Here’s a partial punch list for Wildwood this fall:

  • The health center is getting a facelift, including new flooring, energy-efficient windows, and an additional bedroom for the healthcare staff, all of which will give campers and staff a better experience when they are in need of care.
  • We demolished Carson Unit’s bathroom and are building a new bathroom which will be ready for camp next summer.

Demolishing Carson's Bathroom

Demolishing Carson’s Bathroom to make way for a brand new one!

  • Surprise! Fall storms knocked down quite a few trees, including one that fell on the roof of Emerson. There was a little roof damage, but nothing our property whiz, Astro, can’t fix.

A Tree Fell on Emerson Cabin

It looks bad, but nothing the Amazing Astro can’t fix!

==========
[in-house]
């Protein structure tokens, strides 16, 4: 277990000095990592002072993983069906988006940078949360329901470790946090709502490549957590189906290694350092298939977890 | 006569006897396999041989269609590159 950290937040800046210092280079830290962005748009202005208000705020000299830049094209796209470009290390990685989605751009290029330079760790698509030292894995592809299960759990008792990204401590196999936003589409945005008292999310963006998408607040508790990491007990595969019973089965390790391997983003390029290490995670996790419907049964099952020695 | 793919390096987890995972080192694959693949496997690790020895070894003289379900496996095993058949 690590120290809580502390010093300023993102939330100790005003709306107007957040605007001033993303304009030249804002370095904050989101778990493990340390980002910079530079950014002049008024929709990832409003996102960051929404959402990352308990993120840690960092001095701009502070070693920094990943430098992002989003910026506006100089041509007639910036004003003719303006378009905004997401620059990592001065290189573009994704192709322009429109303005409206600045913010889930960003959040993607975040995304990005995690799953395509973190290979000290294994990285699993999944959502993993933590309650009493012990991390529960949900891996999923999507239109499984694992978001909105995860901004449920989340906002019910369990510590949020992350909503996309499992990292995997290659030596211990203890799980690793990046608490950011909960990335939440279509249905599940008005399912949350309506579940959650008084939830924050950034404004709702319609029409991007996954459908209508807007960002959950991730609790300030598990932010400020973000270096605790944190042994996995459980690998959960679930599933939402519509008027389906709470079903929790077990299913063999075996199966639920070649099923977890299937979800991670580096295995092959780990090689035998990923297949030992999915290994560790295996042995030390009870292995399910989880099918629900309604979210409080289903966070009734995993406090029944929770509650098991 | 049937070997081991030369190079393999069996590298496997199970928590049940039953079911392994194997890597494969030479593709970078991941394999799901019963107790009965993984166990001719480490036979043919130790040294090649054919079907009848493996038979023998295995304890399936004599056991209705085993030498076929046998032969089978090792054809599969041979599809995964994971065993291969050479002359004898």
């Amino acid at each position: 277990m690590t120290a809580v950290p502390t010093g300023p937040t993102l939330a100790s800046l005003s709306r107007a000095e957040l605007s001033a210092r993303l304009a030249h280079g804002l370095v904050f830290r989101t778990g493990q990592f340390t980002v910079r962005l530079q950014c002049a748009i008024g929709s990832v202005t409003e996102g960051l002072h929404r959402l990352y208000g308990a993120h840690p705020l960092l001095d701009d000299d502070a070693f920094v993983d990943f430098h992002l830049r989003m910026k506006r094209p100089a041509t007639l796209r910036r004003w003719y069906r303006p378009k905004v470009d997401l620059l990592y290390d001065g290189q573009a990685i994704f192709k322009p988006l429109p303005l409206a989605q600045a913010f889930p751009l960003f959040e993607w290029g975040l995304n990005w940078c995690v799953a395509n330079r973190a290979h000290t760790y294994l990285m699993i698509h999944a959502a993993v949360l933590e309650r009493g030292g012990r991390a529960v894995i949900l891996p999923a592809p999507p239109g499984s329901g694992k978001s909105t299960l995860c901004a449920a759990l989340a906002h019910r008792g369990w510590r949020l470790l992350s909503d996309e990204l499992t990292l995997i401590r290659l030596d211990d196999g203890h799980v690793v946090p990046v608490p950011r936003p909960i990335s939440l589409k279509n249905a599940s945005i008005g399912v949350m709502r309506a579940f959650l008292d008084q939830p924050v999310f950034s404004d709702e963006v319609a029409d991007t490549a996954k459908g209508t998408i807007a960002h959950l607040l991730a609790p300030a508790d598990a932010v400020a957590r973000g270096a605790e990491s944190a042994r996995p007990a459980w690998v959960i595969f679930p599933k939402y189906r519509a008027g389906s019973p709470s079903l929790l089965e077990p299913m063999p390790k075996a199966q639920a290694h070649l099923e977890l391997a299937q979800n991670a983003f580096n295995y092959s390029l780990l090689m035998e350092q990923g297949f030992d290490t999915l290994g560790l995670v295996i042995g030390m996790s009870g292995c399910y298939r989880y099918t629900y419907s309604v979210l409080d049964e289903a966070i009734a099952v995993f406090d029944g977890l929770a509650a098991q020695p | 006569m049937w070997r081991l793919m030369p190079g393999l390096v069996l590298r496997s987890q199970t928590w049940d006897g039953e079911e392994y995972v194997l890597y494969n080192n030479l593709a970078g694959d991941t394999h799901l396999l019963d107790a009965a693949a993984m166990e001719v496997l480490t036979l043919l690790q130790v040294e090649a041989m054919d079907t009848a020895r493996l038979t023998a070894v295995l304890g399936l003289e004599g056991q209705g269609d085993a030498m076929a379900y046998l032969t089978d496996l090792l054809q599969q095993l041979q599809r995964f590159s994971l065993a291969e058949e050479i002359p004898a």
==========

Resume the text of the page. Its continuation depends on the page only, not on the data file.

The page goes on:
A Tree Fell on Emerson Cabin

  • We are building new tent platforms for the Dillard and Thoreau units, using fresh and sturdy pressure-treated wood.

These and the many other repairs and updates are all part of our larger goal of making summers at Wildwood better and better every single year! If you love Wildwood and want to help us continue to improve our property, please consider making a gift to our Operating Fund. We are grateful for your support!

Registration will be opening soon for 2019, including our NEW Wildwood Day Camp, a special 3-day “mini” overnight camp for 7-8-year-olds, and new teen adventure trips to the Berkshires, Pioneer Valley, and Adirondacks. Stay tuned for more updates!

Teens: Get Footloose in the White Mountains This July

Thanks to high demand for our Teen Adventure Trips, we’ve added a second session of our Footloose in the White Mountains trek to this summer’s lineup. Wildwood Teen Adventure Trip Leader Amanda is pumped up and looking for a few more adventurous teens to take on the challenge with them this July. Here’s what’s got her so excited and why you should be too!